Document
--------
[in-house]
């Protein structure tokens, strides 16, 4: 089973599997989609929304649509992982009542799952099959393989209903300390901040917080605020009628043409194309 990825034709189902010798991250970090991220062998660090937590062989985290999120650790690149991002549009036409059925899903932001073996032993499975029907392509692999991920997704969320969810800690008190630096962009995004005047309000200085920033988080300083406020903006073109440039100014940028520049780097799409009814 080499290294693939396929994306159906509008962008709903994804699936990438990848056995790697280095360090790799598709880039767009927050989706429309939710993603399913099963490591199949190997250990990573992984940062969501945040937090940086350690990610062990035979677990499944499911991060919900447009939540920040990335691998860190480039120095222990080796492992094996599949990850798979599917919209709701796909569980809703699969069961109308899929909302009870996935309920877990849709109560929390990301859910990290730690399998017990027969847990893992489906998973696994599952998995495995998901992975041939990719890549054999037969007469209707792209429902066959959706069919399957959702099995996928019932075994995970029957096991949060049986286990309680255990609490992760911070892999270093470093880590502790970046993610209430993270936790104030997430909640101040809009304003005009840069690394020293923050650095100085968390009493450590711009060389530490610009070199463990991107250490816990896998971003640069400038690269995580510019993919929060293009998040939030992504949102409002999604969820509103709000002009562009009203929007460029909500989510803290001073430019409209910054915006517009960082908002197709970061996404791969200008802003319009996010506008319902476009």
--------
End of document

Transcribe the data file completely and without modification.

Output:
[in-house]
């Protein structure tokens, strides 16, 4: 089973599997989609929304649509992982009542799952099959393989209903300390901040917080605020009628043409194309 990825034709189902010798991250970090991220062998660090937590062989985290999120650790690149991002549009036409059925899903932001073996032993499975029907392509692999991920997704969320969810800690008190630096962009995004005047309000200085920033988080300083406020903006073109440039100014940028520049780097799409009814 080499290294693939396929994306159906509008962008709903994804699936990438990848056995790697280095360090790799598709880039767009927050989706429309939710993603399913099963490591199949190997250990990573992984940062969501945040937090940086350690990610062990035979677990499944499911991060919900447009939540920040990335691998860190480039120095222990080796492992094996599949990850798979599917919209709701796909569980809703699969069961109308899929909302009870996935309920877990849709109560929390990301859910990290730690399998017990027969847990893992489906998973696994599952998995495995998901992975041939990719890549054999037969007469209707792209429902066959959706069919399957959702099995996928019932075994995970029957096991949060049986286990309680255990609490992760911070892999270093470093880590502790970046993610209430993270936790104030997430909640101040809009304003005009840069690394020293923050650095100085968390009493450590711009060389530490610009070199463990991107250490816990896998971003640069400038690269995580510019993919929060293009998040939030992504949102409002999604969820509103709000002009562009009203929007460029909500989510803290001073430019409209910054915006517009960082908002197709970061996404791969200008802003319009996010506008319902476009």